Cornell Cinema regularly premieres new international films from the festival circuit that otherwise wouldn’t screen in Ithaca, and this Fall is no exception, with films from Algeria, Belgium, Chile, France, Japan, Korea, Peru, and the United Kingdom included in the Contemporary World Cinema series, two of which are doing double duty in our Cine con Cultura Latinx American Film Festival. Most of the films are from emerging talents, so you can expect to see more from the directors of these films, especially after these strong debuts!
A fourth French language film (in addition to the Algerian film Papicha, which includes Arabic, the lovely Belgian film Ghost Tropic and New French Shorts 2020), can be found in our Global Animation series: Marona’s Fantastic Tale, about one dog’s extraordinary life.
Cornell Cinema also carries its long tradition of screening recent film restorations and rediscovered masterpieces into the virtual realm with the series Restorations & Rediscoveries, which includes six foreign language classics, featuring Boccaccio ’70 (1962), the legendary Italian omnibus film with works by Luchino Visconti, Mario Monichelli, Federico Fellini, and Vittorio De Sica, starring Romy Schneider, Anita Ekberg and Sophia Loren!
The series also features new restorations of Portuguese filmmaker Paulo Rocha’s first two films, The Green Years (1963) and Change of Life (1966), both starring the enigmatic Isabel Ruth and a cast of non-professional actors. Winner of Best First Film at the 1964 Locarno Film Festival, The Green Years is set in Lisbon and examines the clash between working-class values and the bourgeois trappings of modern urban life. Change of Life (pictured) is set in a coastal Portuguese fishing village and recalls Visconti’s epic La Terra Trema (1948), about Sicilian tuna fishers. The films have “aesthetic roots both in Italian neorealism and the French New Wave” (New York Times) and feature stunning black and white cinematography.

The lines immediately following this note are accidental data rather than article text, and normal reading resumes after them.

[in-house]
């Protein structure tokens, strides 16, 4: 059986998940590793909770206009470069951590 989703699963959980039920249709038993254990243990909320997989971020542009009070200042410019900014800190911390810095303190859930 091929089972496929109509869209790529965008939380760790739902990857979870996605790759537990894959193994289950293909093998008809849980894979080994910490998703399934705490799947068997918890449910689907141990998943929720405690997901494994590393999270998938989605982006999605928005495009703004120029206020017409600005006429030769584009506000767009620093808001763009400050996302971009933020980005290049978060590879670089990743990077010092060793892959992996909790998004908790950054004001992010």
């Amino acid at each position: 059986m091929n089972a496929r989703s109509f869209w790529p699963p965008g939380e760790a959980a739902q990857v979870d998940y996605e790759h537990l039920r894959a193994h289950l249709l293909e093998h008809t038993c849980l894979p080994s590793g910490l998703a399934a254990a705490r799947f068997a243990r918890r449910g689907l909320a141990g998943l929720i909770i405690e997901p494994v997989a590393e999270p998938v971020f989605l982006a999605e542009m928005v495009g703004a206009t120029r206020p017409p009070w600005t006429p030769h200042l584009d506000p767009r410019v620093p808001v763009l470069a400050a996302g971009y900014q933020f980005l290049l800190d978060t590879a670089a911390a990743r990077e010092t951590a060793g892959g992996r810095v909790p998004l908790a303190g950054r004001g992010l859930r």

And we’d be remiss not to mention the upcoming screening of a recent restoration of Zhang Yimou’s Shanghai Triad (1995), starring the luminous Gong Li as a gang world mistress in 1930’s Shanghai. It’s truly stunning!
To supplement Restorations & Rediscoveries, we’ll be showing three films produced in 1920s–30s Germany, offered by distributor Kino Lorber as Pioneers of Queer Cinema: Carl Theodor Dreyer’s Mikaël (1924); Leontine Sagan’s Mädchen in Uniform (1931), and Reinhold Schünzel’s Viktor und Viktoria (1933).
Finally, we highly recommend these three international documentaries released in 2019: Patricio Guzmán’s The Cordillera of Dreams, Halina Dryschka’s Beyond the Visible: Hilma af Klint, and Rita Andreetti’s The Observer, the latter about China’s Hu Jie, a maker of films, woodcuts and paintings that courageously document the years of the Great Famine and the Cultural Revolution. Guzmán's The Cordillera of Dreams completes his trilogy (with Nostalgia for the Light and The Pearl Button) investigating the relationship between historical memory, political trauma, and geography in his native country of Chile. It won the Best Documentary award at the 2019 Cannes Film Festival and is a must-see. Beyond the Visible: Hilma af Klint is about Sweden’s Hilma af Klint, an abstract artist before the term existed, a visionary, trailblazing figure who, inspired by spiritualism, modern science, and the riches of the natural world around her, began in 1906 to reel out a series of huge, colorful, sensual, strange works without precedent in painting.
All of these films will be offered free of charge, but as there are a limited number of free views, reservations will be taken starting one week in advance of a film’s first playdate, when a reservation link will become available on the individual film’s website page. Films currently available for reservations can always be found on our virtual-cinema-order-form. To stay on top of upcoming films, we recommend signing up to receive Cornell Cinema’s weekly e-blast, which is sent out every Friday. You can sign-up for the e-blast on the homepage.
To learn more about what Cornell Cinema does when it’s in full swing, presenting in-person screenings of films and related live events, watch our Virtual Orientation & Open House video.